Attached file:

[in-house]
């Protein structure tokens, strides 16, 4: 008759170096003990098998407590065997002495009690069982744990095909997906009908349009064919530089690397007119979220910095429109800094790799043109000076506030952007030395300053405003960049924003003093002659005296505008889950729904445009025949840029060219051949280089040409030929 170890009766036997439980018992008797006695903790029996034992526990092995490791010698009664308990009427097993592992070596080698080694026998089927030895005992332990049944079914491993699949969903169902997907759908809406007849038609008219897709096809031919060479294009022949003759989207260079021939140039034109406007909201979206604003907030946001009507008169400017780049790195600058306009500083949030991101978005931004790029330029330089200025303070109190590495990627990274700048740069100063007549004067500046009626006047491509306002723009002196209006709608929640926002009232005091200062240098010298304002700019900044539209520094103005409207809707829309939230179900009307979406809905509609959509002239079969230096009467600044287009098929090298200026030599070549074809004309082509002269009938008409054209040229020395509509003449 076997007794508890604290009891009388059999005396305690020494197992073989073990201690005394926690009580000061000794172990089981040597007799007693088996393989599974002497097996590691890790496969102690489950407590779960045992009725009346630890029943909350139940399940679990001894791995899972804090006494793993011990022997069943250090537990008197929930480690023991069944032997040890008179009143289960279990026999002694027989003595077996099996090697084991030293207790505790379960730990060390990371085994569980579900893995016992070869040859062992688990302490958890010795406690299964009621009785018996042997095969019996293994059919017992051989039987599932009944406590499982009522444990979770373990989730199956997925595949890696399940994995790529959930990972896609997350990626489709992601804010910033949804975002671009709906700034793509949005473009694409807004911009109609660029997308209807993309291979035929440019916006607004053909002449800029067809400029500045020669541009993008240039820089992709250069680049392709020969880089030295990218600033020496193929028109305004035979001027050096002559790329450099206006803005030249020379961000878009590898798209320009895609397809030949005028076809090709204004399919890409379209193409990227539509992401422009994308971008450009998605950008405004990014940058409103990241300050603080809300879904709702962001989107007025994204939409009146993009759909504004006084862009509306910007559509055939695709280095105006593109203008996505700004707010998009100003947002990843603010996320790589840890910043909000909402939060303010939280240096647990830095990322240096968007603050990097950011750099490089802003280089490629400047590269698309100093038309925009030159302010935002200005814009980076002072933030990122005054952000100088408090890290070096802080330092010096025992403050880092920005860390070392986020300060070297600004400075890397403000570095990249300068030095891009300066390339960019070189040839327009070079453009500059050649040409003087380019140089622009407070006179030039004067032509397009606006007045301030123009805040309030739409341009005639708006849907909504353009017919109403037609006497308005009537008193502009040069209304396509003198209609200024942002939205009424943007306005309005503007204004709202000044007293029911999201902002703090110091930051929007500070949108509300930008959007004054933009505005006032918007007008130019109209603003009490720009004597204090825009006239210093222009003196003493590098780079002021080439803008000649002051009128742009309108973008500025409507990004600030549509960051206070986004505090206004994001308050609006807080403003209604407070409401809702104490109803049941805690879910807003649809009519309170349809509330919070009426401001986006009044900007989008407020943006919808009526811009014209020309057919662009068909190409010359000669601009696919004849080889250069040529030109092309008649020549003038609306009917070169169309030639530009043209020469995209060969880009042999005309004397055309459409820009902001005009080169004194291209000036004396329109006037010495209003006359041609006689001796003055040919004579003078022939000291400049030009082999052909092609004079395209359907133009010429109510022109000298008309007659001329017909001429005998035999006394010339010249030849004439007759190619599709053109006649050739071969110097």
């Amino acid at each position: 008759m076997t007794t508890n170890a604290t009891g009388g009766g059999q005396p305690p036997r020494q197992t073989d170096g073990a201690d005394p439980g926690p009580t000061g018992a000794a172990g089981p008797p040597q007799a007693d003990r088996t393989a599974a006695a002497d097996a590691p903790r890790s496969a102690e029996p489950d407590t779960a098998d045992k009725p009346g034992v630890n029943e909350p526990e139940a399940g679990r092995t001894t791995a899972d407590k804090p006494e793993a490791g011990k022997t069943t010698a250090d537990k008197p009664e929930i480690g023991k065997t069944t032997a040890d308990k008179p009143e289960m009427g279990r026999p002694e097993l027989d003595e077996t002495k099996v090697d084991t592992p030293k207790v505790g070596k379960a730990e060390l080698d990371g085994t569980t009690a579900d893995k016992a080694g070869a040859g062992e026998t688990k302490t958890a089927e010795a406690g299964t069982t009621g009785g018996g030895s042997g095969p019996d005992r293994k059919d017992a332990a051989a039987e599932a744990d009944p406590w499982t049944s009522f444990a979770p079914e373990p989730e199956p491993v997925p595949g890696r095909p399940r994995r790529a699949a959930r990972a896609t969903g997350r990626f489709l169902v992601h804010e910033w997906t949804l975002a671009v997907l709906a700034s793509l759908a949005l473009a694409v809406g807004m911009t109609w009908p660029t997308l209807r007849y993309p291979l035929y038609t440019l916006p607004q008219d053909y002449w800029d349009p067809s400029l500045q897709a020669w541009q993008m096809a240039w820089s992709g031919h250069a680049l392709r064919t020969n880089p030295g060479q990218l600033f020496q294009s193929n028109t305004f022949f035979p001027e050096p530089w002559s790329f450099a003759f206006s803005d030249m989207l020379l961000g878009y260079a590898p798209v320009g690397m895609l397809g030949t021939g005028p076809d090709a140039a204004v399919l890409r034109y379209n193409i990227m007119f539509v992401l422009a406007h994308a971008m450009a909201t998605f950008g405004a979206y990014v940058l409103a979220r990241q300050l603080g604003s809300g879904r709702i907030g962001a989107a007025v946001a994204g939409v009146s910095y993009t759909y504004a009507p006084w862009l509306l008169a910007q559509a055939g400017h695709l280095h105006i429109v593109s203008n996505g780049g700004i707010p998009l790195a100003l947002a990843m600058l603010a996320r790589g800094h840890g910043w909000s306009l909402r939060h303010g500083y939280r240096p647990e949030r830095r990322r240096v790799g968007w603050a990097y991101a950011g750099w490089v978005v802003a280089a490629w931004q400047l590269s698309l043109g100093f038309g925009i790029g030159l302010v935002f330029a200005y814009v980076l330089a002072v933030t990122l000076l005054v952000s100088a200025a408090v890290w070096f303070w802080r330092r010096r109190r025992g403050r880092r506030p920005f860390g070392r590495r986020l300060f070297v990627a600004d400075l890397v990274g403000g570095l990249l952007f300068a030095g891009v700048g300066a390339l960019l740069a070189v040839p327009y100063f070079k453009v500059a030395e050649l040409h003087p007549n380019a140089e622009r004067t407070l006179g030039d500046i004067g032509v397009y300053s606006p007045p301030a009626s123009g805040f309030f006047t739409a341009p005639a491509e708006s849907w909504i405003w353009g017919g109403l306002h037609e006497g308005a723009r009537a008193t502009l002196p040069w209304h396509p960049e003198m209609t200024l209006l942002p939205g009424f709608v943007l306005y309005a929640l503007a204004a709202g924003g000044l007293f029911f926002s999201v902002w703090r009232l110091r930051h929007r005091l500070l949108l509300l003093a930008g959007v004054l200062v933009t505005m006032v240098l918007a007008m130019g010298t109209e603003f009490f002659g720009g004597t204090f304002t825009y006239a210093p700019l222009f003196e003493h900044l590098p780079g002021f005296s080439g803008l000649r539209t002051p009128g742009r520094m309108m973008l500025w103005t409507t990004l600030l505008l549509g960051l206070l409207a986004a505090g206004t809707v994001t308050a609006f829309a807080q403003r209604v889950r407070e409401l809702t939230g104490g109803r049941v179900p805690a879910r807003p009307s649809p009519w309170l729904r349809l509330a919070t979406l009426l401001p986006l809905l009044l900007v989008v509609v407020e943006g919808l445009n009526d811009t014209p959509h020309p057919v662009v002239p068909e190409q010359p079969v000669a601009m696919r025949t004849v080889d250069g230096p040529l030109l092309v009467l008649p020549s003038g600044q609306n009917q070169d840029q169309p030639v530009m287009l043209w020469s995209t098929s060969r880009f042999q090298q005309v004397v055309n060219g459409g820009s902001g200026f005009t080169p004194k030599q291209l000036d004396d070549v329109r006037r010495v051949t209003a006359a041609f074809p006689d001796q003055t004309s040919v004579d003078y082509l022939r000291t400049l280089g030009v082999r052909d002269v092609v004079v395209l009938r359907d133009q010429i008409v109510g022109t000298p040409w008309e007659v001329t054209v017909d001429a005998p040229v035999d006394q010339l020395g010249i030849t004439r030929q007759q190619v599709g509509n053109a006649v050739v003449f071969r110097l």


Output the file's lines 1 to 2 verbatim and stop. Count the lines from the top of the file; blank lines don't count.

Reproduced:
[in-house]
């Protein structure tokens, strides 16, 4: 008759170096003990098998407590065997002495009690069982744990095909997906009908349009064919530089690397007119979220910095429109800094790799043109000076506030952007030395300053405003960049924003003093002659005296505008889950729904445009025949840029060219051949280089040409030929 170890009766036997439980018992008797006695903790029996034992526990092995490791010698009664308990009427097993592992070596080698080694026998089927030895005992332990049944079914491993699949969903169902997907759908809406007849038609008219897709096809031919060479294009022949003759989207260079021939140039034109406007909201979206604003907030946001009507008169400017780049790195600058306009500083949030991101978005931004790029330029330089200025303070109190590495990627990274700048740069100063007549004067500046009626006047491509306002723009002196209006709608929640926002009232005091200062240098010298304002700019900044539209520094103005409207809707829309939230179900009307979406809905509609959509002239079969230096009467600044287009098929090298200026030599070549074809004309082509002269009938008409054209040229020395509509003449 076997007794508890604290009891009388059999005396305690020494197992073989073990201690005394926690009580000061000794172990089981040597007799007693088996393989599974002497097996590691890790496969102690489950407590779960045992009725009346630890029943909350139940399940679990001894791995899972804090006494793993011990022997069943250090537990008197929930480690023991069944032997040890008179009143289960279990026999002694027989003595077996099996090697084991030293207790505790379960730990060390990371085994569980579900893995016992070869040859062992688990302490958890010795406690299964009621009785018996042997095969019996293994059919017992051989039987599932009944406590499982009522444990979770373990989730199956997925595949890696399940994995790529959930990972896609997350990626489709992601804010910033949804975002671009709906700034793509949005473009694409807004911009109609660029997308209807993309291979035929440019916006607004053909002449800029067809400029500045020669541009993008240039820089992709250069680049392709020969880089030295990218600033020496193929028109305004035979001027050096002559790329450099206006803005030249020379961000878009590898798209320009895609397809030949005028076809090709204004399919890409379209193409990227539509992401422009994308971008450009998605950008405004990014940058409103990241300050603080809300879904709702962001989107007025994204939409009146993009759909504004006084862009509306910007559509055939695709280095105006593109203008996505700004707010998009100003947002990843603010996320790589840890910043909000909402939060303010939280240096647990830095990322240096968007603050990097950011750099490089802003280089490629400047590269698309100093038309925009030159302010935002200005814009980076002072933030990122005054952000100088408090890290070096802080330092010096025992403050880092920005860390070392986020300060070297600004400075890397403000570095990249300068030095891009300066390339960019070189040839327009070079453009500059050649040409003087380019140089622009407070006179030039004067032509397009606006007045301030123009805040309030739409341009005639708006849907909504353009017919109403037609006497308005009537008193502009040069209304396509003198209609200024942002939205009424943007306005309005503007204004709202000044007293029911999201902002703090110091930051929007500070949108509300930008959007004054933009505005006032918007007008130019109209603003009490720009004597204090825009006239210093222009003196003493590098780079002021080439803008000649002051009128742009309108973008500025409507990004600030549509960051206070986004505090206004994001308050609006807080403003209604407070409401809702104490109803049941805690879910807003649809009519309170349809509330919070009426401001986006009044900007989008407020943006919808009526811009014209020309057919662009068909190409010359000669601009696919004849080889250069040529030109092309008649020549003038609306009917070169169309030639530009043209020469995209060969880009042999005309004397055309459409820009902001005009080169004194291209000036004396329109006037010495209003006359041609006689001796003055040919004579003078022939000291400049030009082999052909092609004079395209359907133009010429109510022109000298008309007659001329017909001429005998035999006394010339010249030849004439007759190619599709053109006649050739071969110097």